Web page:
3 Ways Introverts Can Stand Out & Build Their Personal Brand

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August 18, 2014 • Life Tips

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Image Source: Martin Fisch, Flickr

Introverts: 3 simple strategies to help you stand out, brand yourself and get your point across…without changing your personality!

Let’s face it – life is one great big competition.  You compete with hundreds of applicants to get into college.  You interview for your coveted and prestigious job in a seemingly unending selection process. Once you get the job, you find yourself jockeying with other professionals in office politics.  You learn there are people who stand out, get noticed, lead committees and become the go-tos.

You learn there are people who stand out, get noticed, lead committees and become the go-tos. 

What if speaking up just doesn’t come naturally? What if you’re just as talented as those “squeaky wheels” and you’re an introvert?  Have you ever been frustrated by your extroverted counterparts?  They can portray confidence, bravado and leadership because they speak out and don’t hold back much.  Sometimes they’re funny.  They command attention and sound authoritative – constantly talking as they work out answers to problems out loud.  But to an introvert?  All that activity can make you retreat right into your shell, and you get more and more annoyed because they’ve hijacked the spotlight.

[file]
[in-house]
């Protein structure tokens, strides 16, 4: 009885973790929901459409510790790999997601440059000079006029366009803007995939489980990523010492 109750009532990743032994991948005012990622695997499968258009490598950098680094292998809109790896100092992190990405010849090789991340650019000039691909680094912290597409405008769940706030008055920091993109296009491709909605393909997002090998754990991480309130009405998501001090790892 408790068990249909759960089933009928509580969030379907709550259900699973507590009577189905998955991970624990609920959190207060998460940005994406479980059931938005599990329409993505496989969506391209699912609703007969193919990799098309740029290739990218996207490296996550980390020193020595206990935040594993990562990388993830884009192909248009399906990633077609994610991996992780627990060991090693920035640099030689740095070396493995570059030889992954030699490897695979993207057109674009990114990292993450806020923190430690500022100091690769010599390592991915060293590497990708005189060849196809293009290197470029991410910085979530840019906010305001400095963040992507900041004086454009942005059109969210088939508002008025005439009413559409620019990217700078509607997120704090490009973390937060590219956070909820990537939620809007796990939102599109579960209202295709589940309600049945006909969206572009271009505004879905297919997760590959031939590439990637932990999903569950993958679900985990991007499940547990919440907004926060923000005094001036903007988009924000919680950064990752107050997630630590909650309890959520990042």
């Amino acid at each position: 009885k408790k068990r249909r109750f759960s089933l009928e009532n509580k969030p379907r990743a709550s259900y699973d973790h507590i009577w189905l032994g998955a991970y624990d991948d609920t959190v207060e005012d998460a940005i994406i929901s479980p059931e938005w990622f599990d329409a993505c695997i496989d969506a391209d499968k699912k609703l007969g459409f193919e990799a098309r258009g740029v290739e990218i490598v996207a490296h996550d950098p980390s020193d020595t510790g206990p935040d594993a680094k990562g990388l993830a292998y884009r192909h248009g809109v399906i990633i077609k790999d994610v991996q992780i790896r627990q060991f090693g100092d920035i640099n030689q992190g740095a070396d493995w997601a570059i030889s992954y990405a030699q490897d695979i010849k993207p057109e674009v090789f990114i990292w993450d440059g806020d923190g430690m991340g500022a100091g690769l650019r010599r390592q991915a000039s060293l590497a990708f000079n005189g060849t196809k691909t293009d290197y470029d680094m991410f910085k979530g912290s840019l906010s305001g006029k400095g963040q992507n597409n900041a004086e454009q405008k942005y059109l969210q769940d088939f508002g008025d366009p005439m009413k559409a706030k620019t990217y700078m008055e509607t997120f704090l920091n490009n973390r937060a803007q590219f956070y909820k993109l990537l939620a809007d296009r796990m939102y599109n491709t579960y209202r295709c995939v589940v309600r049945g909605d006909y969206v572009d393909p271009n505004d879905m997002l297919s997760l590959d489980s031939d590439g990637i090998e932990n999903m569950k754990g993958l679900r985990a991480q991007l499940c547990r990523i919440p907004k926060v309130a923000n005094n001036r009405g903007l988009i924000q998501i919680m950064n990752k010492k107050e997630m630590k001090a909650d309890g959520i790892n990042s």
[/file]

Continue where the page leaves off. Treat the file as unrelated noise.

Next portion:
How’s an introvert supposed to get noticed? When you hang back and let others lead, or if you don’t speak up much, your team members might not know what you stand for. In these times when your social cred speaks volumes, being an introvert can definitely be a pothole on the road to success.

Here’s the truth about how you can play bigger and create a personal brand when you never thought you could.  Use these three simple innate ways to brand yourself and get your point across…without changing your personality!

 

1. Use your tendency to over prepare to your advantage.

Introverts don’t like to be caught off guard, so you prep, prep, and prep.  When you know you have a meeting, jot down several bullet points about the agenda items so that your thoughts are organized.  Think about your unique perspective and your expertise, and craft brief talking points. Make it a point to speak up.  Do not leave the meeting without contributing to the dialogue.  Nervous?  Practice your remarks, and even practice making eye contact with your colleagues.  You’ll get noticed and will command more authority because your delivery is sound.

 

2. Use your tendency to slow the action to your advantage.

Once you have the floor, speak deliberately.  Make your points in a clear, organized manner.  Your colleagues will appreciate your attention to detail and your extraverted counterparts will wish they “said it as clearly as you did.”  Remember, extraverts first speak (sometimes blurting and gushing), and then think about what they said after the fact. Faster is not always better!  By moving faster than introverts, extraverts’ messages sometimes sound scattered and off-the-cuff.

 

3. Use your tendency to listen well to stand out from the pack.